The Boston composer Lee Hyla writes works that deftly blend expressionistic, complex contemporary atonal idioms with elements of avant-garde jazz, rock and even punk. But this description, though true as far as it goes, does not begin to convey the ingenious skill and sheer originality of Mr. Hyla’s music: for example his brilliant Concerto for Piano and Chamber Orchestra No. 2, a 1991 work that ended the first half of the all-Hyla program presented by Miller Theater on Wednesday night, the second in its Composer Portraits series.
The evening’s performers were the formidable five-member contemporary music ensemble Counter)induction, with 11 guest musicians. Jeffrey Milarsky was the nimble conductor.
Mr. Hyla packs a lot into his raw, onrushing, vibrant 20-minute concerto, in which the piano is pitted against a chamber ensemble that includes sinewy strings, a raucous bass clarinet and other reedy winds, a percussion section with sizzling drums, and a delicate hammered dulcimer. Clearly he is fascinated by all sorts of musical styles, which are echoed here: Elliott Carter, Stefan Wolpe, Cecil Taylor, rock. But with his acute ear and impressive harmonic sophistication, Mr. Hyla excels at what every composer strives to do: to take the sounds that capture him and fashion them into a distinctive voice.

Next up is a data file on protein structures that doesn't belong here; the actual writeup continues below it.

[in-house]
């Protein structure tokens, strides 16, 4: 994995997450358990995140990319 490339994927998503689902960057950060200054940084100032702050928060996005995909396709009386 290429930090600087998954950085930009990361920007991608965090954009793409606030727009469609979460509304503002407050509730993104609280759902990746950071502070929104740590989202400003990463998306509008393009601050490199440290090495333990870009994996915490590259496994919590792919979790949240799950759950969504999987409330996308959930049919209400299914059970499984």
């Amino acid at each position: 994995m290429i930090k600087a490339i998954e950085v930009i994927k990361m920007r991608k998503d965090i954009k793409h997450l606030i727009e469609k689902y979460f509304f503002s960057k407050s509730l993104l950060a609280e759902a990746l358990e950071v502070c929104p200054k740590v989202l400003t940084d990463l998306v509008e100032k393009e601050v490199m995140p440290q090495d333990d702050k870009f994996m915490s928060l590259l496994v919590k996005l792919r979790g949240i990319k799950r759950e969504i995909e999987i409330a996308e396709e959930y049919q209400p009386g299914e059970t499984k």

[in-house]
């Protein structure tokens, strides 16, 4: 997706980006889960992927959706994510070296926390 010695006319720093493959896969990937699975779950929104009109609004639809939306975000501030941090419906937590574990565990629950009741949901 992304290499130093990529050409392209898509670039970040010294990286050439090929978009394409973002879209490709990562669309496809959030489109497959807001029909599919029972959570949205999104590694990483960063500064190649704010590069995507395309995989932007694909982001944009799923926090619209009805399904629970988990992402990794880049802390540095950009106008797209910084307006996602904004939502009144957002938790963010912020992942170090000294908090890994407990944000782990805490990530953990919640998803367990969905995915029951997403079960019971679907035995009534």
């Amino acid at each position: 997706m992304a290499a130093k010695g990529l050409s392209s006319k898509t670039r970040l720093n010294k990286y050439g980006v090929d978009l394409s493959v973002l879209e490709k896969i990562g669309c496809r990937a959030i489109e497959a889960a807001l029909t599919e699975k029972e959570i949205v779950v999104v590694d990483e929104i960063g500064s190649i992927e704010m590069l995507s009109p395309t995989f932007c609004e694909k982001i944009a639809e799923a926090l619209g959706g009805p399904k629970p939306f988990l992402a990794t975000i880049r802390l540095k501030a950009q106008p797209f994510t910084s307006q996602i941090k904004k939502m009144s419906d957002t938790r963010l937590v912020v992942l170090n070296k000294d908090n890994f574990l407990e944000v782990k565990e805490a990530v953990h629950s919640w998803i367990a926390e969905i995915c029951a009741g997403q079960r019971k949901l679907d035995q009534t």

Rhythmically the concerto takes listeners for a dizzying spin: sheer, hard-driving propulsion and darting, short-lived riffs give way repeatedly and elegantly to suspended passages of subdued, hazy bliss.
The soloist was Blair McMillen, the young pianist of Counter)induction, who with his performances on this program announced himself as a prodigiously accomplished and exciting new artist. Mr. McMillen was equally riveting in ‘Amnesia Variance’ (1989), a compact, intense, wondrously colorful work scored for piano, clarinets, violin, cello and hammered dulcimer.
He was also excellent in Mr. Hyla’s entrancing and witty ‘Wilson\’s Ivory-bill’ (2000), for baritone, piano and, on tape, a scratchy field recording of the weird hoots and squawks of an ivory-billed woodpecker, which Mr. Hyla imaginatively blends into the musical textures. The text, sung with clear diction and robust sound by the bass-baritone Robert Osborne, is taken from the journals of the 19th-century ornithologist Alexander Wilson.
The program included two other works that represent syntheses of styles: ‘The Dream of Innocent III’ (1987) and ‘Pre-Pulse Suspended’ (1984). While American orchestras keep commissioning the same handful of tame Neo-Romantics, here is a truly original composer who at 50 has yet to gain the attention he deserves.